I didn't know about loan guarantees: QIL ex-CEO
Former Quinn Group CEO Liam McCaffrey has told an inquiry the role of former executives in the collapsed Quinn Insurance Limited (QIL) that he was not aware that the collateral of the company's subsidiaries were included in a €1.2bn loan agreement.
Mr McCaffrey was giving testimony at the inquiry. The 2010 collapse of QIL means all policy holders continue to pay a 2pc levy on non-life products.
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The Central Bank of Ireland imposed a fine of €5m on QIL for its failure to maintain those solvency margins and for the lack of management controls in 2013, but the fine was waived as the firm was in administration.
"The guarantees weren't hidden, but I can safely say that nobody spotted them over that period," Mr McCaffrey testified, saying he had relied on the judgement of legal advisers A&L Goodbody as well as auditors PwC who had not raised the issue as far as he was aware.
Mr Quinn's evidence took the whole of yesterday afternoon and he will continue today. He referred throughout his hearing to copious notes in a red ring binder and flummoxed the hearing's chairman, Mr Justice Iarfhlaith O'Neill, with a reference to A&L Goodbody "quarterbacking" the deal.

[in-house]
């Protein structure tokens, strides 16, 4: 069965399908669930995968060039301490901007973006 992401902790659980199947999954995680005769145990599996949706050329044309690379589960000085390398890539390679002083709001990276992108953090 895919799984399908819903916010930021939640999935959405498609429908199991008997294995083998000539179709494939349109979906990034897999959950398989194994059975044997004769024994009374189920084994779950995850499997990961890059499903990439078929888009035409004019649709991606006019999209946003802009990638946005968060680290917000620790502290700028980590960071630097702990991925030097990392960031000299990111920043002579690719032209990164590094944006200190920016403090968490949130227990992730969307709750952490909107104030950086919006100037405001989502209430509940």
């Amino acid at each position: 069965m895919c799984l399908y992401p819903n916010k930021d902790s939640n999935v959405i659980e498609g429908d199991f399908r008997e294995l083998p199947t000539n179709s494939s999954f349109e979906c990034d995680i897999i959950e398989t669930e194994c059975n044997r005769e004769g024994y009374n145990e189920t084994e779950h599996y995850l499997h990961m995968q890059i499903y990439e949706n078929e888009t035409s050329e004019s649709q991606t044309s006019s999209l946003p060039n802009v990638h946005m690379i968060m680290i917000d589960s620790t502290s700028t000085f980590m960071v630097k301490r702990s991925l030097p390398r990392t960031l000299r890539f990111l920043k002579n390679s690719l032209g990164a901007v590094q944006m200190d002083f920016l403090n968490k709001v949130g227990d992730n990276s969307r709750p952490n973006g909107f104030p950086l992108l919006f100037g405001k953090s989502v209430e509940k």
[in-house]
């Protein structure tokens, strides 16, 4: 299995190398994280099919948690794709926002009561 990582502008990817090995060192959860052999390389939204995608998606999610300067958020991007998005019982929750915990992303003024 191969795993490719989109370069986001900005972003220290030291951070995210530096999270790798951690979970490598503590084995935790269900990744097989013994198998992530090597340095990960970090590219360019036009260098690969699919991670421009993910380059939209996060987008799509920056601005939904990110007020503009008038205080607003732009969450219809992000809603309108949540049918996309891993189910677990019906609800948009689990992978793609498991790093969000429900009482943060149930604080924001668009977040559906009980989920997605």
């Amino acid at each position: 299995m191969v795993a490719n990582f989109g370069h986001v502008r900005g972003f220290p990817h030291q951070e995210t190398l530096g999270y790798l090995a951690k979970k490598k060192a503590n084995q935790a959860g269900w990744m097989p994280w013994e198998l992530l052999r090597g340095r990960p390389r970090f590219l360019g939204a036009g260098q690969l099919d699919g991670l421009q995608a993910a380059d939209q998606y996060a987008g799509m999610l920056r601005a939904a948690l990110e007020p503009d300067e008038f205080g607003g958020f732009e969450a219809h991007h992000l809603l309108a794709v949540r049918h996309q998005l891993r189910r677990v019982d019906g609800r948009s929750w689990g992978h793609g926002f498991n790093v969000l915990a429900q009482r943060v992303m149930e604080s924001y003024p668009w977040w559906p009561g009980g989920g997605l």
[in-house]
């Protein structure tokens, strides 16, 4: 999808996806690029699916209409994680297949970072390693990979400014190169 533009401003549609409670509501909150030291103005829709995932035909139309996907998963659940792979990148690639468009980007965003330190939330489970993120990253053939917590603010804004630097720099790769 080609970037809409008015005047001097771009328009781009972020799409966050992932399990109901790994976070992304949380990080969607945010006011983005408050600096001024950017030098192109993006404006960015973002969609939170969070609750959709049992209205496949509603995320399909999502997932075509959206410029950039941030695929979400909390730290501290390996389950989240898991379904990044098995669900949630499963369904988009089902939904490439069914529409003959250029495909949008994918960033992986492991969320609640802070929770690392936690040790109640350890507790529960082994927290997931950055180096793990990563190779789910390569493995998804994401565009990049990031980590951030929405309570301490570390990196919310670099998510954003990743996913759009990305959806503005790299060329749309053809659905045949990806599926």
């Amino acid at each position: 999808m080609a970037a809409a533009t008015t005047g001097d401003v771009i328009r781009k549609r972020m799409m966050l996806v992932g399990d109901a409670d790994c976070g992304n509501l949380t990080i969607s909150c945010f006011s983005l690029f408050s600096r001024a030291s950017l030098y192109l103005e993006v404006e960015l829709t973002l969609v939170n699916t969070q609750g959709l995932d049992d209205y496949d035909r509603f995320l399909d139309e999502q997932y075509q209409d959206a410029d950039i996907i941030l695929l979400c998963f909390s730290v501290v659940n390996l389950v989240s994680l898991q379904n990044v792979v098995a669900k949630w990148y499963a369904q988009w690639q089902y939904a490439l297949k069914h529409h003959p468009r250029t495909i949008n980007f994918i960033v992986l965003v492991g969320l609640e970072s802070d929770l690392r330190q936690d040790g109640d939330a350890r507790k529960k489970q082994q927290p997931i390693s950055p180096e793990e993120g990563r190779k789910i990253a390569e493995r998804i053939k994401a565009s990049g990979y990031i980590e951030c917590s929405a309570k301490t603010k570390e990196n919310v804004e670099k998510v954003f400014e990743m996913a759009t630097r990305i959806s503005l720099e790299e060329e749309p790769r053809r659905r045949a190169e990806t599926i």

Mr McCaffrey also appeared to aim a dig at Sean Quinn.
"If you are looking for dominance you might prefer somebody who never attended a meeting he didn't chair," he said in a comment that referred to a section of Mr Quinn's testimony last week.
The assets of the eight companies formed part of the regulatory capital of Quinn Insurance and, as such, had to be ring-fenced and were not available to be pledged as collateral.
Mr McCaffrey said the loans process was one that was initiated by Barclays and that given the size of Quinn Group's operating profits measured by ebitda, were more than covered by cash flow and there was no consideration of the loan being liquidated.
In testimony last week, the inquiry heard that the board of Quinn Insurance did not become aware that the assets of eight subsidiary companies, which were directly or indirectly owned by the insurance company, or some of its entities, had been pledged until 2010 when, in the words of Senior Counsel Eoin Mr McCullough "matters became difficult". It also heard that Quinn Insurance board meetings that were supposed to sign off on the loans did not appear to have taken place, something Mr McCaffrey appeared to agree with when he said they "were unlikely to have taken place".
The firm was put into administration in 2010 and later bought by Liberty Insurance of the US for €1.
The public section of the inquiry will conclude this week, although a ruling may still be some time away.